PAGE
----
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Orion


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Orion

(the Hunter; abbrev. Ori, gen. Orionis; area 594 sq. deg.)

An equatorial constellation which lies between Taurus and

Monoceros, and culminates at midnight in mid-December.

Its origin dates back to Sumerian times, when it was

identified with the hero Gilgamesh and his fight against

the Bull of Heaven (represented by Taurus), but today it is

associated with the son of Poseidon, in Greek mythology,

a mighty hunter who is accompanied in the sky by his two

dogs (the constellations Canis Major and Canis Minor) in

pursuit of a hare (the constellation Lepus). The brightest

stars of Orion were cataloged by Ptolemy (c. AD 100–175)

in the Almagest.

A conspicuous constellation and one of the few that

even remotely resembles the object after which it was

named, Orion is easily recognized by a quadrilateral of

first and second magnitude stars, α, γ , β and κ Orionis,

marking the hunter’s right and left shoulders, left foot

and right knee, respectively, within which lies a trio of

second-magnitude stars, δ, ε and ζ Orionis, in a straight

line, marking his belt, and below the belt another line of

fainter stars, 42, θ and ι Orionis, marking his sword.

The brightest stars in Orion are β Orionis (Rigel),

a triple system consisting of two bluish-white (B8 and

B5) components, magnitudes 0.2 and 6.8, separation 9.5,

the primary of which is the seventh brightest star in

the sky, and a third, unseen component which revolves

around the latter in a period of 9.86 days, α Orionis

(Betelgeuse), a red giant semiregular variable (range 0.0–

1.3, average period about 2335 days), which is usually

considered to be the tenth brightest star in the sky,

γ Orionis (Bellatrix), magnitude 1.6, ε Orionis (Alnilam),

magnitude 1.7, ζ Orionis (Alnitak), a close binary with

bluish-white (O9.5 and B0) components, magnitudes 1.8

and 4.0, separation 2.4, κ Orionis (Saiph), magnitude 2.1,

and δ Orionis (Mintaka), a multiple system consisting of

a bluish-white (O9.5) eclipsing binary (range 2.14–2.26,

period 5.73 days) with a third, very close companion,

magnitude 3.8, separation 0.27, and a fourth, bluish-white

(B2) component, magnitude 6.3, separation 53. There are

nine other stars brighter than fourth magnitude.

Another interesting multiple system is σ Orionis,

which consists of a very close binary with bluish-white

(O9.5 and B0.5) components, magnitudes 3.8 and 5.2,

separation 0.2, period about 170 years, and three other

bluish-white (A2, B2 and B2) components, magnitudes 8.8,

6.9 and 6.6, separations 11, 13 and 43 respectively.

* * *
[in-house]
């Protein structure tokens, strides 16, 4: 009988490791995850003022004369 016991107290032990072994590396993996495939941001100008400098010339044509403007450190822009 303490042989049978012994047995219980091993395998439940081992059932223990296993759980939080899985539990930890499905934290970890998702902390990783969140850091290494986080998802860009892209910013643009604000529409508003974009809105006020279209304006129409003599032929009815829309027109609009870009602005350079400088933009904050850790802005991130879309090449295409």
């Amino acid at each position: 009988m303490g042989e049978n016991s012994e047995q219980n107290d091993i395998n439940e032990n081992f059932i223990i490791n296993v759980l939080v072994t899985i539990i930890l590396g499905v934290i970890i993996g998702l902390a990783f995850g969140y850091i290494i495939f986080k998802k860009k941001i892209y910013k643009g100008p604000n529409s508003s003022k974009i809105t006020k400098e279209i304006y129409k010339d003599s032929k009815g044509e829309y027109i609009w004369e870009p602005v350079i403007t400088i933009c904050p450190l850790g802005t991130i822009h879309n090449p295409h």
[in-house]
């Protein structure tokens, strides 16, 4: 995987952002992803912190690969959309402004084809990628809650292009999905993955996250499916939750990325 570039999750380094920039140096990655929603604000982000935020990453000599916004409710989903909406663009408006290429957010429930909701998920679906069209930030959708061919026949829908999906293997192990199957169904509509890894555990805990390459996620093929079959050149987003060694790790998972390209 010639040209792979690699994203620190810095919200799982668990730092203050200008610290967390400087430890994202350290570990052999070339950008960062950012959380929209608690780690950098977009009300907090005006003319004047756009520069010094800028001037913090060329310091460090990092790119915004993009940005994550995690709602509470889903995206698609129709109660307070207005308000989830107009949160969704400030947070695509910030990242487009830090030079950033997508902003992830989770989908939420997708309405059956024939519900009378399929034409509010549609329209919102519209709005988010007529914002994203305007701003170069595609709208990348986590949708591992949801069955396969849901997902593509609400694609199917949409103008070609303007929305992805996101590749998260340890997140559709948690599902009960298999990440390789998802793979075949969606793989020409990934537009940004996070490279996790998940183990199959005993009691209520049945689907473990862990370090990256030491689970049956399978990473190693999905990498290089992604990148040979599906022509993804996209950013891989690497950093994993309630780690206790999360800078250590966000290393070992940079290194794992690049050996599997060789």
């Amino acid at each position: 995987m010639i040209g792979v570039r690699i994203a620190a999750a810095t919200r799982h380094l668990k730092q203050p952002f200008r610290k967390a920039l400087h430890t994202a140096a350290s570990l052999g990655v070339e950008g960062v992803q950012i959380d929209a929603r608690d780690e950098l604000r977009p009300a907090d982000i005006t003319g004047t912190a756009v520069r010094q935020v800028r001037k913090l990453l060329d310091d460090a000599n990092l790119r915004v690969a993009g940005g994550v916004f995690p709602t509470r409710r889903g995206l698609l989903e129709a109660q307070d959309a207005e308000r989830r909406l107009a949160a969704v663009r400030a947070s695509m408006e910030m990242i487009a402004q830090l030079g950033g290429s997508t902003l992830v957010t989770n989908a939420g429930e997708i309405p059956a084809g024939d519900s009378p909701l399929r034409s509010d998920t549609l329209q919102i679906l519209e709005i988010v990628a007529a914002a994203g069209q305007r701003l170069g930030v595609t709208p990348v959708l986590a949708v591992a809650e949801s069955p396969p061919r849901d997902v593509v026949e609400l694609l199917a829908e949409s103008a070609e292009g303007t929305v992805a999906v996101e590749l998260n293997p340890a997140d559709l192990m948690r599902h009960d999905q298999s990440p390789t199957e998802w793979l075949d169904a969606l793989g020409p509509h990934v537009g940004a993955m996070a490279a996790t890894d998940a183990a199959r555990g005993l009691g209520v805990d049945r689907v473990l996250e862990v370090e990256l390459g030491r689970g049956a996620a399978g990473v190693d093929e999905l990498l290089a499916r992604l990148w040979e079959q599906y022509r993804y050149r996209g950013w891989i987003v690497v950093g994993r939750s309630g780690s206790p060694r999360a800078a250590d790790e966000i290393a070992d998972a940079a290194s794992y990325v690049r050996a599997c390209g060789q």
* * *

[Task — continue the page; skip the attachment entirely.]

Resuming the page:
Other interesting objects include the middle star in

the sword of Orion, θ Orionis, which is a wide double with

components θ1 and θ2 135 apart. Each component is itself

multiple, θ2 consisting of a bluish-white (O9.5) primary,

magnitude 5.0, and a fainter, magnitude 8.3, secondary,

separation 0.4, while θ1 has four main components:

A (also known as V1016 Orionis), a bluish-white (O7)

eclipsing binary (range 6.7–7.7, period 65.43 days), B (also

known asBMOrionis), another bluish-white (B0) eclipsing

binary (range 7.9–8.7, period 6.47 days), separation 8.8,

C, a bluish-white (O6) star, magnitude 5.1, separation

12.8, and D, another bluish-white (B0.5) star, magnitude

6.7, separation 21.5. The latter four stars, known as the

Trapezium, are the brightest members of an open cluster

at the heart of the Orion Nebula (M42, NGC 1976), one of

the brightest emission nebulae in the sky, just visible to the

unaided eye as a faint misty patch.

The Orion Nebula is an area of ionized hydrogen (HII)

associated with a region of mostly molecular hydrogen

(H2) that forms part of the Orion Molecular Clouds, which

extend across the constellation. These are believed to be

sites of star formation, and infrared observations have

detected the presence of several young stars and star

clusters, such as the Becklin–Neugebauer (BN) object and

the Kleinmann–Low (KL) cluster, embedded in the gas.

Another well-known nebula is the Horsehead Nebula

(Barnard 33), an protuberance of dark nebulosity

silhouetted against a swathe of emission nebulosity (IC

434) that extends south fromζ Orionis. There are no bright

galaxies in Orion.

The Orionid meteor shower appears to radiate from

the constellation.

See also: Becklin–Neugebauer object, Betelgeuse, Horsehead

Nebula, Orion Nebula, Orionids, Rigel.

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